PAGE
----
Monitoring cows for milk fever ahead of calving


Milk fever is an issue that is commonly seen on dairy farms during the calving period and this can often results in a ‘down cow’.
The 2023 calving season, often brings rise to issues on farms, is well underway on farms across the country.
It is unlikely for a farmer to make it through the calving season without any issue, such as difficult calving, sick cows or sick calves.
Many issue around calving or sick cows will often occur in the late calvers so it is important to continually monitor cows that have yet to calve.

A issue commonly seen on many dairy farms can be cows getting milk fever shortly before or after calving.
Unfortunately, in many cases this results in a ‘down cow’, and more often than not this happens in an area that is not ideal for treatment – such as the slates or collecting yard.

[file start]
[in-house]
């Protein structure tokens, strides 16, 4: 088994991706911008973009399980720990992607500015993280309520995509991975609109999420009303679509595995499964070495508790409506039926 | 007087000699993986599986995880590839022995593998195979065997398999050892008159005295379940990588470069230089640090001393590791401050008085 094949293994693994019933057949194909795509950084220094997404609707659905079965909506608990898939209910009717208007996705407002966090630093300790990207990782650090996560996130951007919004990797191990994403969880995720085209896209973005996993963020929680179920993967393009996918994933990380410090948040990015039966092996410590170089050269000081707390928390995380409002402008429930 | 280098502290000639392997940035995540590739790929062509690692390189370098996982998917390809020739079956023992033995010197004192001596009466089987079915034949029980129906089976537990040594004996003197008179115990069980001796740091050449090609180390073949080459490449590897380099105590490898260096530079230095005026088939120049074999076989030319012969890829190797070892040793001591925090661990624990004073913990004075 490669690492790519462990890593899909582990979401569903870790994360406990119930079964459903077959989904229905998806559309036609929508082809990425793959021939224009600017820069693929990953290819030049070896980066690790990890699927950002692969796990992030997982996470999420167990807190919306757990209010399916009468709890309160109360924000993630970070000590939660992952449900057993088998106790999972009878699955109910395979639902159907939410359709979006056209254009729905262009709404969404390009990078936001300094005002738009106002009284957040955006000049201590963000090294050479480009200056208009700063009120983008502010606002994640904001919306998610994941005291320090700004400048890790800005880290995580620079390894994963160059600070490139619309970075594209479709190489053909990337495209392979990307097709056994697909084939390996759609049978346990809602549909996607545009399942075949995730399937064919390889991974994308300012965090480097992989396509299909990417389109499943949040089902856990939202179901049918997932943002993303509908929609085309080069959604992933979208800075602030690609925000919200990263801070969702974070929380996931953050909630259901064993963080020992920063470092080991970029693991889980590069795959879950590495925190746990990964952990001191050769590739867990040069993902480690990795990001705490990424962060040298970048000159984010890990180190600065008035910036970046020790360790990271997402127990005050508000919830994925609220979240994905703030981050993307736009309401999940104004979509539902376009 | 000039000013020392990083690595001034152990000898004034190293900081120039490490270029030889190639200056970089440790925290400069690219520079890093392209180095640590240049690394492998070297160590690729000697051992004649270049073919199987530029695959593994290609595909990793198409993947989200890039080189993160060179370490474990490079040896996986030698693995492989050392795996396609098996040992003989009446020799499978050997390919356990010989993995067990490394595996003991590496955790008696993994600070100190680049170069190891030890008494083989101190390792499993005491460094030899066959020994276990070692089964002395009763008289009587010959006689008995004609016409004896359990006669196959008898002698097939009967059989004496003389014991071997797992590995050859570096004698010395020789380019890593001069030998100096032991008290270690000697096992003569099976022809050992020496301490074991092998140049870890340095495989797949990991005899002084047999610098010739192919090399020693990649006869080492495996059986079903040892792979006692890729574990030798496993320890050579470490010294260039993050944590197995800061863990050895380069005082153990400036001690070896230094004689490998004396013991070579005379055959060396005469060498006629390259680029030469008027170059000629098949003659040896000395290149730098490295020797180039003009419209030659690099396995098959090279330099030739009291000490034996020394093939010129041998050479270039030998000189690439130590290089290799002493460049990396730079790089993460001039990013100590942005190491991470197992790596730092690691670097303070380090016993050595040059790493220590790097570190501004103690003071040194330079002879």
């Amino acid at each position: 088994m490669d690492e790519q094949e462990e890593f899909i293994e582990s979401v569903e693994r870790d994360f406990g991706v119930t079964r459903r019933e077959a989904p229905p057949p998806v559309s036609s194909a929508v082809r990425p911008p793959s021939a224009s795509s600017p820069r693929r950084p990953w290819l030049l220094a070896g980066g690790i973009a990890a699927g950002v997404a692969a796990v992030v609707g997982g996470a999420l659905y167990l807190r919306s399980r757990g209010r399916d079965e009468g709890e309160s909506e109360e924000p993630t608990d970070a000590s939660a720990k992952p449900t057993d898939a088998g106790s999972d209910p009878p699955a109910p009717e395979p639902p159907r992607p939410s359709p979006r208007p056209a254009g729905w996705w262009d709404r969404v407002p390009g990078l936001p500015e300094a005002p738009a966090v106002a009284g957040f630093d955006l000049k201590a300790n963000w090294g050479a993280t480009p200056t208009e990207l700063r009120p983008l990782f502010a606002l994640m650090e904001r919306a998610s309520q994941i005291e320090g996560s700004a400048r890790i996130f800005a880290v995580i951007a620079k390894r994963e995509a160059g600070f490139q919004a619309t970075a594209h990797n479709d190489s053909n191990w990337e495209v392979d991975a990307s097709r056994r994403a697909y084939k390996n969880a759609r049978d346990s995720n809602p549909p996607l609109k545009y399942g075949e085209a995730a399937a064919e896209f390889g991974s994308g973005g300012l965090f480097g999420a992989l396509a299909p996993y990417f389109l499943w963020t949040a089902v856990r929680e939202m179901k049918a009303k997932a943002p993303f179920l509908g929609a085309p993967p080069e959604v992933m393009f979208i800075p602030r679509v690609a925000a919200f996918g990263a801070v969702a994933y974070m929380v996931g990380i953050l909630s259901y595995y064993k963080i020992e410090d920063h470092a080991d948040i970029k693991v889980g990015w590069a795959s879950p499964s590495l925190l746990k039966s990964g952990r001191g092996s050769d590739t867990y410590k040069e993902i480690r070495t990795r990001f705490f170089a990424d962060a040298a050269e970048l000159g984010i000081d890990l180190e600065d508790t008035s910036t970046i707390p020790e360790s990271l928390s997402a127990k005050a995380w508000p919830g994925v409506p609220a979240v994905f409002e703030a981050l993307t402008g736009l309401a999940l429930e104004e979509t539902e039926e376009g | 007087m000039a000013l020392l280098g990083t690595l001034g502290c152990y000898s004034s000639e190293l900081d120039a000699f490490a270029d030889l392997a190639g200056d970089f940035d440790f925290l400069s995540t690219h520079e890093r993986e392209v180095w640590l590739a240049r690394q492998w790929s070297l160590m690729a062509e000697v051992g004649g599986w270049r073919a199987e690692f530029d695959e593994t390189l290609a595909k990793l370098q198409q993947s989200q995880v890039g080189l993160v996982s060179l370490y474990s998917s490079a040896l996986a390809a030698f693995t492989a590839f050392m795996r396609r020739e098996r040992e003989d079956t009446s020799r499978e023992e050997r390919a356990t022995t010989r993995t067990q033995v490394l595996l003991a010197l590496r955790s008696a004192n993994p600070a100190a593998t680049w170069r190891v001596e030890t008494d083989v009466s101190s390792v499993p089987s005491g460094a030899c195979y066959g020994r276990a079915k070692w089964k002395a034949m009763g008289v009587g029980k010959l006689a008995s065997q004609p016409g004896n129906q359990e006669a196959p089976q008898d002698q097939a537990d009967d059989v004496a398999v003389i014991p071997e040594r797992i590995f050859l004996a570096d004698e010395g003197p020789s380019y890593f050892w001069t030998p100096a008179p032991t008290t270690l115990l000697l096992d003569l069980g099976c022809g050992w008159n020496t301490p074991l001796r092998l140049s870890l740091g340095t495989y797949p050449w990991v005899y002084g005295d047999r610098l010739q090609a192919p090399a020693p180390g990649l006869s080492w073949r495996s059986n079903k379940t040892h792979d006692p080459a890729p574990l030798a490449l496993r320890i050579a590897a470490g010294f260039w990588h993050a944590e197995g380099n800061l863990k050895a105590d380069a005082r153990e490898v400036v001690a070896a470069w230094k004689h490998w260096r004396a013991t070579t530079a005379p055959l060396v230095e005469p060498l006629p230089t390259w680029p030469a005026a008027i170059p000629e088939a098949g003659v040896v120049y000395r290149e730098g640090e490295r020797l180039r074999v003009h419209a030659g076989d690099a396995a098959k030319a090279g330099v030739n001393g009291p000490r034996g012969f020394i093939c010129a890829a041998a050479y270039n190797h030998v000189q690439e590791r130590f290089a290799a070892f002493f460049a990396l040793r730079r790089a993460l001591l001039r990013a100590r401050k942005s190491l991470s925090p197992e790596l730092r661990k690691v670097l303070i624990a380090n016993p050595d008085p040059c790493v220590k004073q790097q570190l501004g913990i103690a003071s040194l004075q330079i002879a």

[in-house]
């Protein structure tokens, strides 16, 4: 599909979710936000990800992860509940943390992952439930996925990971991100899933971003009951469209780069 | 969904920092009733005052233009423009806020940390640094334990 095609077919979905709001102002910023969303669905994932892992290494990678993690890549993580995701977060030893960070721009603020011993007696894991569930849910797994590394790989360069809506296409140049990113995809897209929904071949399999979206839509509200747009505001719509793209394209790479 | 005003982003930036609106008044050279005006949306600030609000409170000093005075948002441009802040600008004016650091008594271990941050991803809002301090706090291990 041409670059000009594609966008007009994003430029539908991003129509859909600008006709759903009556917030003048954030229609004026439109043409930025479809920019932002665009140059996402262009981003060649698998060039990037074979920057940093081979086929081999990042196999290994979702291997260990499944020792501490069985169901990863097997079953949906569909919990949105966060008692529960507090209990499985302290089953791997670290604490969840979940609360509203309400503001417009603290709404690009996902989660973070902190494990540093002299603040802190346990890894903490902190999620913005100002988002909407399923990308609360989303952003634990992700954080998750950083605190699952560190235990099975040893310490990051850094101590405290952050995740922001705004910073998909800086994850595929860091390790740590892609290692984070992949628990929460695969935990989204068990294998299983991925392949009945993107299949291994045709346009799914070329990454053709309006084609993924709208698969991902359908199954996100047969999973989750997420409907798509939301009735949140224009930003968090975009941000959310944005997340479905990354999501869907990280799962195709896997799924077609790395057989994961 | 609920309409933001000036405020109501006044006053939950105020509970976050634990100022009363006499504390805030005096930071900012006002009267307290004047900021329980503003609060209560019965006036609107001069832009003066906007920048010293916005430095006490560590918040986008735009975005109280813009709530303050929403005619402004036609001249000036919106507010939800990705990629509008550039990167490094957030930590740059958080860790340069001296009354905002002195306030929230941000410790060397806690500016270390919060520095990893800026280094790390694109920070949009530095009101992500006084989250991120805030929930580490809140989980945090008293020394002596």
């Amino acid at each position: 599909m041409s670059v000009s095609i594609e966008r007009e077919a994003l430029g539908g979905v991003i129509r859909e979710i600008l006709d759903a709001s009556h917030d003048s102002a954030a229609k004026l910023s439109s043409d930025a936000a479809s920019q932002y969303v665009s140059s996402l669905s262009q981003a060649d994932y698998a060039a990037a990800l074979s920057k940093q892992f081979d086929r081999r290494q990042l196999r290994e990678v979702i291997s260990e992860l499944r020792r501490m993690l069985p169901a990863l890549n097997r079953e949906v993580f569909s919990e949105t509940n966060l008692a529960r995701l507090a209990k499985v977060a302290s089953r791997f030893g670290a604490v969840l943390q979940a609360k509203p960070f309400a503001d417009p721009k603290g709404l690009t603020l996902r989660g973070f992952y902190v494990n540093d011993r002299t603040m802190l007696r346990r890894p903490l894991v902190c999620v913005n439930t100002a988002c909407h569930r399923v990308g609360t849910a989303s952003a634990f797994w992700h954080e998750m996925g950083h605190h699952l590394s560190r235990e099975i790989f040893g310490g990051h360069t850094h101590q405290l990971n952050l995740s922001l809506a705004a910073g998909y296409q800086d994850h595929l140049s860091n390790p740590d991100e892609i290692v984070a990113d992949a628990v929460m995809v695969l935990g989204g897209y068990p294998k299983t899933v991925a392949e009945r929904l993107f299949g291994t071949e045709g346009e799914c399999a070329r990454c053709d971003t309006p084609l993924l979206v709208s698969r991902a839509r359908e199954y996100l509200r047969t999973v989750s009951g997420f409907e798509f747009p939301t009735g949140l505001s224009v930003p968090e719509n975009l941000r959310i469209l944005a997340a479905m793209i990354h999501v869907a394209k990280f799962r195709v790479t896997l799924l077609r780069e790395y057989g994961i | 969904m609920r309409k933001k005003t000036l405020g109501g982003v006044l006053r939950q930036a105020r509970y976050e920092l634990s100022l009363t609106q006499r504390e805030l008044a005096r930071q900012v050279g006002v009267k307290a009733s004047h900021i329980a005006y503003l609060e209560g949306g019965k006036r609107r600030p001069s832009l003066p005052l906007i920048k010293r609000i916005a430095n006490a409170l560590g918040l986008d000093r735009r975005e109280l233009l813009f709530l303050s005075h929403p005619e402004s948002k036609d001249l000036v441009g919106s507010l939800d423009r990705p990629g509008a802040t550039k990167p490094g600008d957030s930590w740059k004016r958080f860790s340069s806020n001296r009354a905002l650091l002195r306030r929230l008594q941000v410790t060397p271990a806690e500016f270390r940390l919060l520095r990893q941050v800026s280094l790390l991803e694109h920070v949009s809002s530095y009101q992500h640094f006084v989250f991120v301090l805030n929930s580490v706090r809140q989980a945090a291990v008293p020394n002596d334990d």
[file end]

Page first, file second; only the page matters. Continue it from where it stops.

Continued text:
Milk fever can occur a number of days either side of calving and is caused by a reduced blood calcium level

Although it can happen before calving is it more often seen after calving when the demand for calcium is high for milk production and it exceeds the body’s ability to mobilise calcium.
Left untreated, it can result in death, but generally after treatment cows are quick to recover.

Milk fever
Ensuring that cows are in the correct mineral status plays an important role in preventing issues such as milk fever around calving.
But correct mineral status only gets you so far; some cows are more susceptible to developing issues at calving.
These include cows such as older cows, cows that are not in the correct body condition score (BCS), and late calvers.

For example, cows that are over-conditioned or in a BCS that is too high are four times more likely to develop milk fever.
The problem with milk fever and other metabolic disorders is they act as a gateway disease. Cows that develop milk fever are likely to develop mastitis later in lactation – so cases should be avoided where possible.

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